As far as efficiency goes you are of course right electrical efficiencies will be low at those temperatures, but you do have a system producing heat which minimizes those losses. Also without getting into the specifics of moedlling what the efficiencies will be I'd like to emphasize that efficiency is not the main metric to consider in designing these systems, overall cost per kwhr is. A simple low tech system operating at 5% efficiency may end up being superior in terms of providing people with a resilient and autonomous energy system to the more efficienct and complex PV or biomass system.


Hi Nick. I suppose I agree with you. In fact, I've made similar arguments in other contexts. There are a few companies working on micro organic rankine cycle engines that use piston expanders. There is one using a scroll expander as well. Personally, I prefer the piston expander. It's simple, and it can be made to see extremely high expansion in the right configuration. BTW, I do believe the organic rankine cycle is the best way to go about a solar heat engine. One company (in Sweden I believe) seems to be putting some serious money behind a unit: http://www.vdg.no/index.php?menuid=16. I only recently became aware of their work, so I don't have specifics on their unit. It is a piston expander. I caught glimpses of schematics in a video they released, and it seems to be a two cylinder single-acting expander without compounding, cam operated poppet valves, and possibly a cylinder jacket for heating. That's probably the best way to get high efficiency at low cost with temperatures limited to about 400F. People could really use a rugged heat engine like this if mass produced and readily available at a reasonable price. Based on my research, I believe the overall electrical efficiency of this kind of unit limited to 400F working fluid temps could approach 10% (not including thermal losses from the collector), and should achieve 5% when these losses are factored. Direct mechanical energy could be used to drive an efficient heat pump for cooling, and this would avoid a lot of the energy conversion losses that cannot be avoided in electric motor driven vapor compression cycles. Add to this the heat delivered from the cycle for heating applications, and yeah, I think it has some potential.

My personal preference remains making full use of biomass at the residential/personal scale. The most promising technology for this would be a modern piston steam engine (my opinion) with emphasis on high thermal efficiency and efficient heat recovery. However, until we can see this, then I think a wood gas engine system is the best thing going. If someone wants to unplug today, then a combination of photovoltaics and a wood gasifier for heat and power, and with a lead acid battery and thermal mass storage (such as heated water), seems the most practical alternative. Steam has the potential to be superior, but without modern and mass produced hardware that prospect has to remain an idealized consideration.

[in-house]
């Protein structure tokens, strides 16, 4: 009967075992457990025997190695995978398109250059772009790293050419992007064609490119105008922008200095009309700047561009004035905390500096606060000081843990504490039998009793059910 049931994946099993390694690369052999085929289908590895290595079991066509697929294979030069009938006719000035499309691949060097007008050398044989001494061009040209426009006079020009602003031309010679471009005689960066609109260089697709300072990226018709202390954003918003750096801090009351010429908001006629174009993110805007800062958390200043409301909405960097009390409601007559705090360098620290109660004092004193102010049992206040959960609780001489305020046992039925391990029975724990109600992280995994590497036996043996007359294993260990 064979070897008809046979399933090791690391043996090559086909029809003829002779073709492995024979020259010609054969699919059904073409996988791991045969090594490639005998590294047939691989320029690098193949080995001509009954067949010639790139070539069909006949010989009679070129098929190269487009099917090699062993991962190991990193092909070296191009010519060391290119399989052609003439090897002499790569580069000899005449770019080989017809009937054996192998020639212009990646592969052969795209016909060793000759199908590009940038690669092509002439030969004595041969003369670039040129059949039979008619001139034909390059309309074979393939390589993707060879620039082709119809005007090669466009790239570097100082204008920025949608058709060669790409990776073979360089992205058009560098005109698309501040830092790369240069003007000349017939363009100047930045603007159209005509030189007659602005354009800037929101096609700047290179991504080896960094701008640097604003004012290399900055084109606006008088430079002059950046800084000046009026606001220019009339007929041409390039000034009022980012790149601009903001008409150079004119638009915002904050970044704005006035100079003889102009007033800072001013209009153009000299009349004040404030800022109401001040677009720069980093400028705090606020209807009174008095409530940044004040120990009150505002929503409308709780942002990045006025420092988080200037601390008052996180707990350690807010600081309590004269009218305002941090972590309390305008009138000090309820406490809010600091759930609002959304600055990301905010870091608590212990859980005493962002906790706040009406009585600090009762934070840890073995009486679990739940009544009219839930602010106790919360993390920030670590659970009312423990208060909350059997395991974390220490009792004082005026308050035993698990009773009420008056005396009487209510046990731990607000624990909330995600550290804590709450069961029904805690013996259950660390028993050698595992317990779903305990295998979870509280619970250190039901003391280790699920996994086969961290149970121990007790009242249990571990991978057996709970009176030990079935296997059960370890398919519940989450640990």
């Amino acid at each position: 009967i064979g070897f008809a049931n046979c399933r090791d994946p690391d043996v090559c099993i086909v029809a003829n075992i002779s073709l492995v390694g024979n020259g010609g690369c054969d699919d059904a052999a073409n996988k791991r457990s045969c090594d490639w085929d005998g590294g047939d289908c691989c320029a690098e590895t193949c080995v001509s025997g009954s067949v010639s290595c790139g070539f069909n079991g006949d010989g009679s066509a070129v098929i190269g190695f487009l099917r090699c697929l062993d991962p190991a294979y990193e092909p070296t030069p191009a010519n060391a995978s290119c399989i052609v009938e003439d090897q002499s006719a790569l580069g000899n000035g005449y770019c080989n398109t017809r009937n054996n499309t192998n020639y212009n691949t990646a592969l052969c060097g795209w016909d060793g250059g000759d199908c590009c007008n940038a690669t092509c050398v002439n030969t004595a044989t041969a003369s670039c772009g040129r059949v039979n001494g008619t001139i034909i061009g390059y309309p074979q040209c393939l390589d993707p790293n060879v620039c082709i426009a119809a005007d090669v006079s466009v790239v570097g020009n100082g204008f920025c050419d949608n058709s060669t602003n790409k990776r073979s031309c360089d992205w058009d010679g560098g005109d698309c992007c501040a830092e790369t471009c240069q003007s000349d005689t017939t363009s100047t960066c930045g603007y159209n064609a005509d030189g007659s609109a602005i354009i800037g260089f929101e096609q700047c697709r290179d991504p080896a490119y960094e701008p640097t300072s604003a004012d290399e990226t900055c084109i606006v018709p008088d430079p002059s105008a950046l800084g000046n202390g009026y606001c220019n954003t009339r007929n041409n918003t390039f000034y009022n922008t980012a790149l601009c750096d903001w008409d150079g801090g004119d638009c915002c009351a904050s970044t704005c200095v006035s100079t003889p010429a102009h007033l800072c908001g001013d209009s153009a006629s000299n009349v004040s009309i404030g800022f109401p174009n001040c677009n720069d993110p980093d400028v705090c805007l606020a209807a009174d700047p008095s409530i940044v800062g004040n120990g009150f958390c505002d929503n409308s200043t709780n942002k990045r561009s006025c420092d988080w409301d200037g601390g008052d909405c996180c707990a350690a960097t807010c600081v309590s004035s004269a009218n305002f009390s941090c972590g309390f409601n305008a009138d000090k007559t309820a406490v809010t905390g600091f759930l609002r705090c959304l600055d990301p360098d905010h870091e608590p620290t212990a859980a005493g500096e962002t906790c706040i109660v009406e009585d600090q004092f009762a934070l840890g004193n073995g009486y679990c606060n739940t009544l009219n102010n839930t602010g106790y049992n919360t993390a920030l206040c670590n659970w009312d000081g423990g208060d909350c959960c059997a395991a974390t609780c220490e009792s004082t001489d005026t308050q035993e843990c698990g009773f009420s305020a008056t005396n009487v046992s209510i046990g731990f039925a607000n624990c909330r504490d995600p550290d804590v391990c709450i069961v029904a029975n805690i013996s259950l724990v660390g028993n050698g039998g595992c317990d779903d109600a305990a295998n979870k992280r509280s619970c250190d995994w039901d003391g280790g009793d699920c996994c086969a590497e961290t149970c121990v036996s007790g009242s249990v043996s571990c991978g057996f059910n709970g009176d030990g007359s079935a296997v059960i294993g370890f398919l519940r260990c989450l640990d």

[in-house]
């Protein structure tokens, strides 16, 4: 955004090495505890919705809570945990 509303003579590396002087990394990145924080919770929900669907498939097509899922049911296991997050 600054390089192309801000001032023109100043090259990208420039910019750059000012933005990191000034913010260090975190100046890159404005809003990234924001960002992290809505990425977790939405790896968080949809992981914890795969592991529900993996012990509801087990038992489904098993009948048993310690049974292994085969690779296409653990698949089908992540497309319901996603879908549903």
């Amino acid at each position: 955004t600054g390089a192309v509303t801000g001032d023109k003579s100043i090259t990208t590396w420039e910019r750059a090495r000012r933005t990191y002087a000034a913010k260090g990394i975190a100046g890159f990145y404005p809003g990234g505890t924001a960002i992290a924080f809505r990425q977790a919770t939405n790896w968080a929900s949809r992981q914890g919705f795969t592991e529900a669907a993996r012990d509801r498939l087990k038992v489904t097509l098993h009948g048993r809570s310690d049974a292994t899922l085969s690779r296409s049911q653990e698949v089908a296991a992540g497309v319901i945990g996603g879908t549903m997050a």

Nick Raaum
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My personal preference remains making full use of biomass at the residential/personal scale. The most promising technology for this would be a modern piston steam engine (my opinion) with emphasis on high thermal efficiency and efficient heat recovery. However, until we can see this, then I think a wood gas engine system is the best thing going. If someone wants to unplug today, then a combination of photovoltaics and a wood gasifier for heat and power, and with a lead acid battery and thermal mass storage (such as heated water), seems the most practical alternative. Steam has the potential to be superior, but without modern and mass produced hardware that prospect has to remain an idealized consideration.


The only problem with biomass is that overall cycle efficiencies are bottlenecked by the photosynthetic efficiency of the plants, which is probably around .1-.2% efficient. So its a fine solution for using woody wastes or sensible energy biomass crops (populars ect), but it'll never really scale anywhere near the orders we'd need in the long run. I tend to think in the long run biomass energy is for transport only and one way or another we'll have to use solar for electrical production. That is likely much too long range thinking though to be practical and if you are just looking to unplug now I'd agree with your approach. Still the optimist and idealist in me wants to figure out whether a low tech solar solution is feasible now.

I do agree the organic rankine cycle has potential and would yield higher efficiencies than an a brayton cycle at the same temps. Yet I want something simpler and easier to operate and replicate.
 
Marcos Buenijo
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Nick Raaum wrote:The only problem with biomass is that overall cycle efficiencies are bottlenecked by the photosynthetic efficiency of the plants, which is probably around .1-.2% efficient. So its a fine solution for using woody wastes or sensible energy biomass crops (populars ect), but it'll never really scale anywhere near the orders we'd need in the long run. I tend to think in the long run biomass energy is for transport only and one way or another we'll have to use solar for electrical production. That is likely much too long range thinking though to be practical and if you are just looking to unplug now I'd agree with your approach. Still the optimist and idealist in me wants to figure out whether a low tech solar solution is feasible now.

I do agree the organic rankine cycle has potential and would yield higher efficiencies than an a brayton cycle at the same temps. Yet I want something simpler and easier to operate and replicate.


True and true. Net efficiency of biomass is poor, and I'm focusing only on individual energy independence. Direct solar is the best solution with respect to long term.